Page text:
Nykaa has launched a new campaign titled #WhatMakesYouBeautiful. Through the campaign, the brand aims to redefine 'beauty'. The campaign film features Laxmi Agarwal, an activist who has survived an acid attack. Here is an overview of the campaign.
In a bid to redefine beauty and curb societal pressures on women, Nykaa has launched a new campaign titled #WhatMakesYouBeautiful. The campaign runs along the lines of causevertisement, making 'outward appearance' the peg of the effort.
Featuring activist Laxmi Agarwal, the campaign includes a three minute film that addresses the conventional definition of the term 'beauty'. Laxmi, who has survived an acid attack, is seen narrating her definition of what it means to be beautiful to viewers. The ad film then gradually fades into a typography which reads 'Make-up doesn't define you'.
The marketing space for cosmetics brands has seen a significant shift in the portrayal of physical beauty. Many reformist ideas have been hurled at the marketing wall, in the hope that some might stick. As a consequence, brands have attempted to tailor their communications in compliance with the new age consumer mindset. For instance, here is Dove's #RealBeauty campaign from the vault. The ad film, besides flaunting a diverse set of models, makes a statement on inclusiveness and acceptance.
In the past, Nykaa has launched multiple campaigns that highlight, or at the very least, address the prevalent definitions of physical beauty - which often unleash undue and unwarranted stress on consumers. Not so long ago, Nykaa in association with Katrina Kaif's Kay Beauty, launched a campaign titled #ItsKayToBeYou. The campaign emphasised how it was absolutely acceptable for women to be themselves, without having to conform to societal expectations on how they look.
In association with Blush, the brand had also launched a campaign titled #CelebrateYou. The campaign included a six minute film titled Qaid, and featured TV actor Aakanksha Singh. The effort was aimed at encouraging people to embrace their true selves and accept themselves for who they are.
We reached out to Nykaa to get the insights on how the campaign was conceived and what went into its execution.
Speaking on the inception of campaign, Madhavi Irani, chief officer, Nykaa Content says, "Makeup is the celebration of a woman's innate beauty, individual to each of us. But we are aware that women can feel a lot of pressure to be a certain kind of beautiful. We created this campaign in an effort to widen the horizons of beauty as we know it."
Pointing out how Laxmi Agarwal was chosen as the face of the campaign, Irani says, "We have always been inspired by strong, exceptional women. Laxmi Agarwal's story, her courage and her tireless determination is truly incredible. She also exuded this transcendental beauty that seemed to defy definition; we saw in Laxmi's voice a reflection of the message we wanted to carry to women everywhere: that you can be any kind of beautiful you want and makeup is simply a tool to celebrate and express yourself with."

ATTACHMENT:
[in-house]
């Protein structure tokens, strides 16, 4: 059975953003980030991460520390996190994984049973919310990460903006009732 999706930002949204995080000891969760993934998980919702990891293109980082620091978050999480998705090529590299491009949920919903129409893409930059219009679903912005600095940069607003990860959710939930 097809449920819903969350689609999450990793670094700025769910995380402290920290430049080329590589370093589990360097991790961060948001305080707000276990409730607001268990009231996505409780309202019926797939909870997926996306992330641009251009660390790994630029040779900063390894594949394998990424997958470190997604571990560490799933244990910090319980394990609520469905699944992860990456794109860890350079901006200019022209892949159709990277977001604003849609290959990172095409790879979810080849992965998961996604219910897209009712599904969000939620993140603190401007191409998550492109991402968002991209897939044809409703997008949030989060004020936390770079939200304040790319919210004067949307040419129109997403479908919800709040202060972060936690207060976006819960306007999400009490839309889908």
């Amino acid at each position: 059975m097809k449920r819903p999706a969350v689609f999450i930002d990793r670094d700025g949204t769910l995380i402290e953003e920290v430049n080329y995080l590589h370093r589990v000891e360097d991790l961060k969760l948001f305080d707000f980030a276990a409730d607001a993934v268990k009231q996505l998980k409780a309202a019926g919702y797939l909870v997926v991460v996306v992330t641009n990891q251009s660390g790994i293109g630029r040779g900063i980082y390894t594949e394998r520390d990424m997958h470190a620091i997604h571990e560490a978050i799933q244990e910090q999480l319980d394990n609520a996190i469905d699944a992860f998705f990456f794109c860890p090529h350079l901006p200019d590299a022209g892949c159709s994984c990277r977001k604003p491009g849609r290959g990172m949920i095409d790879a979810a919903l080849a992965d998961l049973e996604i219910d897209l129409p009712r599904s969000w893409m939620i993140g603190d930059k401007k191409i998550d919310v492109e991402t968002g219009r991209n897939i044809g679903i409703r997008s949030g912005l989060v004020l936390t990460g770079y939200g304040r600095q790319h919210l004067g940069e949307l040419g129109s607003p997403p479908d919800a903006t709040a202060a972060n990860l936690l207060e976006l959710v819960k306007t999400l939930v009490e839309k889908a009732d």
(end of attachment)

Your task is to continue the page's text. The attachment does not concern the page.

Commenting on the challenges faced during the production of campaign film, Irani reckons, "The biggest challenge of course came when we had to actually turn the concept around on shoot. We had intended to showcase a poignant juxtaposition of Laxmi doing her makeover while talking about the many nuanced and intricate traits that make a woman beautiful. However she asked if she could deliver the end without any makeup on, as she believed that would resonate more strongly with her message."
With the new #WhatMakesYouBeautiful campaign, the brand has presented its stance on beauty standards that society has set for women. But, what does it mean for a brand like Nykaa, which is otherwise known for its promotion of make up products? An interesting question, since the campaign film makes it explicitly clear that 'make-up does not define you'.
We reached out to Priti Nair, director, Curry Nation to get her views on the campaign.
Speaking about the campaign and its execution, Nair opines, “It is a bold statement for a cosmetic brand to make. Also, the timing is super good. I like the structure. It is challenging when you take a subject like this to deliver a philosophy. Only on the core messaging, though and not the execution of the messaging, which I feel has been done previously by many brands. Dove is the first to pop up. They have built a brand from the beginning with 'love yourself'. And then many brands have dipped into that and done something around it.”
Commenting on the appeal of the campaign, and the perceivable intent behind it, Nair says, “At the end of it, it is all about marketing. It will definitely bring Nykaa to the top of everyone's minds and will also fix it in a positive likeable mind space. It kind of evolves a personality for the brand, which is distinctive from Myntra ,Purplle and their ilk. The brand will come across as caring, soft and warm, as long as they pursue that personality in their communication for a long time.
But is the campaign congruent with what Nykaa stands for, we wondered. Nair suggests, “Currently, the pacy personality of their app promo and this is poles apart. Since it is being done by a cosmetic beauty brand, I would say it is brave and bold, to ask consumers to renounce all the stuff that the brand sells.”
We asked Nair if she thinks there is a need for reform in the advertising space, particularly concerning how beauty is portrayed. She answers, “I think advertising has already started evolving in terms of how they show beauty. For instance, I feel there has been a significant change in showcasing more real looking people than the perfect model types.”